Kyle Korver and Anthony Morrow are two of the best perimeter shooters in the NBA. Both have phenomenal ability from beyond the arc (Korver 41.3% career from 3, Morrow 42.7% career from 3) and now they are paired together on the same team. Of all of the Hawks offseason moves, the most notable was the abundance of shooters this team has on the roster, none more potent than Korver and Morrow. These two battle for minutes, are pitted against one another on teams in practice, and would have a genuinely good excuse if they did not want to help the other out; but these guys work together after practice every day, trying to get better.
The bond between Korver and Morrow seems like that of a big brother and little brother. Korver, a nine-year vet, leads the drills and does most of the talking; while Morrow, a four-year player, quietly listens and does Kyle's drills, knowing that he's going to learn a lot. Their competitions down on the far end of the practice floor can last from 20 minutes to an hour depending on the practice that day. They have more shooting drills than I can count, including but not limited to: one-handed three pointers (it's ridiculous), cone drills, pull-up drills, corner three drills, catch-and-shoot drills, curl drills (off screens) and more. Watching their post-practice workout is an awesome experience, and also will make any average basketball player feel completely inadequate.
Talking with Kyle and Anthony about their competitions, they both light up a little bit and really enjoy working with each other. I asked them (separately) about going up against each other in practice, and also about who had the edge in their competitions. (The interviews took place last Thursday, the practice day between the Pacers game and Heat game.)
What's it like having another elite shooter on the team to push you?
Kyle Korver: "It's really great. I haven't played with another player like Anthony. It's been like college, when you're in the gym all night shooting with each other. I haven't had something like that in a long time, someone that really pushes you and when you're spot shooting and going to ten and you miss a shot you're probably going to lose. It helps keep you focused and I think we have fun with it."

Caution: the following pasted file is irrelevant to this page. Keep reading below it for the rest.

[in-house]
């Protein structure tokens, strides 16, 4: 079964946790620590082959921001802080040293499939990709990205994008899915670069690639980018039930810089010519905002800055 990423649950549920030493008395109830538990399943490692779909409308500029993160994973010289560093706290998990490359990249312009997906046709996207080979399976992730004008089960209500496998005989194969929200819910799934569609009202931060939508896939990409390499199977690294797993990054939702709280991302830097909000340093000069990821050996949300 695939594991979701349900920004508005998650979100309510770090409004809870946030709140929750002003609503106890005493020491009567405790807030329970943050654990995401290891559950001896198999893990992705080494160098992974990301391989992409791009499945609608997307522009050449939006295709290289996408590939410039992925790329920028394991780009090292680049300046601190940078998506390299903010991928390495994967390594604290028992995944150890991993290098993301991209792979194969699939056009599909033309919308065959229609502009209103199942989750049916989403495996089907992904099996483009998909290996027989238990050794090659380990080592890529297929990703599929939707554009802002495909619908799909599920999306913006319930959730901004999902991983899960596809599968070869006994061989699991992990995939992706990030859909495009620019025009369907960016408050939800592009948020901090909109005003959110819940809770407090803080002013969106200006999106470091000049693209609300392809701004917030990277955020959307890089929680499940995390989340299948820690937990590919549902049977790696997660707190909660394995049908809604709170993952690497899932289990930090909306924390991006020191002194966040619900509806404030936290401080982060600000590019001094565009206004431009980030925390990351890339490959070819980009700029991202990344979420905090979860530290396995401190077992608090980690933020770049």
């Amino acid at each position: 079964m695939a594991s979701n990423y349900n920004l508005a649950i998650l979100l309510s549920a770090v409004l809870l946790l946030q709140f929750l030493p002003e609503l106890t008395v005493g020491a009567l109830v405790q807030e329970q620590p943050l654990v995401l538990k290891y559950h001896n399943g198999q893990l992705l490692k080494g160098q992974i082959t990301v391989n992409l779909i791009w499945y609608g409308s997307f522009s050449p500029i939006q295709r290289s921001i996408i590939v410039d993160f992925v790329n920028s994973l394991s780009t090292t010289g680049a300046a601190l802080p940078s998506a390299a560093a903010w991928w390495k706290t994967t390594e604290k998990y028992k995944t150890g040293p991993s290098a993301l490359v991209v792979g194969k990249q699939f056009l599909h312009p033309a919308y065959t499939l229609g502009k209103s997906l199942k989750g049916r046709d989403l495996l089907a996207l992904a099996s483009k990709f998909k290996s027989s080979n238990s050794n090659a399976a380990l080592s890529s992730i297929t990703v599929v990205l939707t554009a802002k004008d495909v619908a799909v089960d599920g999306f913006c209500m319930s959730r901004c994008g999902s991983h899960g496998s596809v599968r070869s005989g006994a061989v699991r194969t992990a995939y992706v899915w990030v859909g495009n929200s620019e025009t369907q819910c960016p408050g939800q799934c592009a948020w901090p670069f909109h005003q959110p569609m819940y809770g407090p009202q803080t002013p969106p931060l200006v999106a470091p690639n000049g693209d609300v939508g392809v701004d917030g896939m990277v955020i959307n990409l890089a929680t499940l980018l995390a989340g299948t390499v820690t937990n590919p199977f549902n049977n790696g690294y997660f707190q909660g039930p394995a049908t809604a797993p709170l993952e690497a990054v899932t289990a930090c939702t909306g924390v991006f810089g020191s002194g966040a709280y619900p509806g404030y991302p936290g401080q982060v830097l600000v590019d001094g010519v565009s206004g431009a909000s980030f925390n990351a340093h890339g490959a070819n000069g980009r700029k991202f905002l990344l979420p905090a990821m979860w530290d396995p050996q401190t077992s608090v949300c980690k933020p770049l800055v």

Anthony Morrow: "It's great man, we do it every day. We don't take any days off. We push each other. I've never had such a good shooter on my team that can match me like that. It's really good for me, and I know he feels the same way, so every day we just want to get better... It's fun man, it's fun. I never knew he was that competitive. It's good, it's intense down there. Sometimes people just sit down there and watch (side note: that would be me) and you might hear somebody say that we made 20 out of 21 together, but we don't think about that, just trying to make every shot."
How competitive does it get down there, and how close are the competitions every day?
KK: "It comes down to the last shot pretty much every time, and it gets a little heated. Which is good. You've got to be able to take a little pressure. A lot of times for us, we're in there at the end of games and have to be able to take that pressure shot, that final three, so we get to do that every day."
AM: "Man, it's close every day. It's decided by one spot. We might shoot 12 or 14 or 15 spots, and it comes down to one or two spots at the end in favor of me or in favor of him any given day. Just the whole competition, we don't think about how many shots it is, it's just we just want to continue to make our shots mean something."
How much do you talk to each other on the floor and push each other?
KK: "Yeah, like last night [against the Pacers] I missed a couple shots in a row and he said a little something and it was right. I was just rushing a little bit, he just told me to slow down. We say stuff to each other all the time. We're kinda battling for minutes too, so it's cool that we're there for each other. It's probably pretty easy to not say anything to the other guy or cheer when he misses, cause it's more minutes for you. He's a really good guy and a great shooter and I'm glad he's on my team."
AM: "In the game we help each other. If it's flat, if we need to get our feet set better we tell each other. It's good, it's for the greater cause of the team."
Is there a spot on the floor that is your favorite?
KK: "Mmm, yeah. Everyone always talks about the corners being a little bit shorter, but I'd probably say up top somewhere, I mean, it doesn't really matter."
AM: "I got a few, I like corners, I like wings, I like everywhere man."
Is there anywhere on the floor you can't make from, last night you/Kyle had about a 30-footer in the game?
KK: "I don't know [laughing], I'd probably rather shoot a three than a lay-up."
AM: "Yeah, we work on the long range three's too. We talk about that. It's the same shot, whether you're shooting from 5 feet or 30 feet.
What have you learned from Kyle?
AM: "Footwork stuff. Anytime they ask us what we want to do, I just say whatever Kyle wants to do. I just try to play off his footwork and mimic his footwork, and it's definitely helping me get better."
Who has the edge in ya'lls competitions?
KK: "Uhh...[laughing]. It's a battle every day."
AM: "Man, like the last two or three days it was me, but he got me today though. It was close man. We play a free throw game too, and I've won that the last like four days, he was killing me the first few days. It's his game, he taught me how to play it."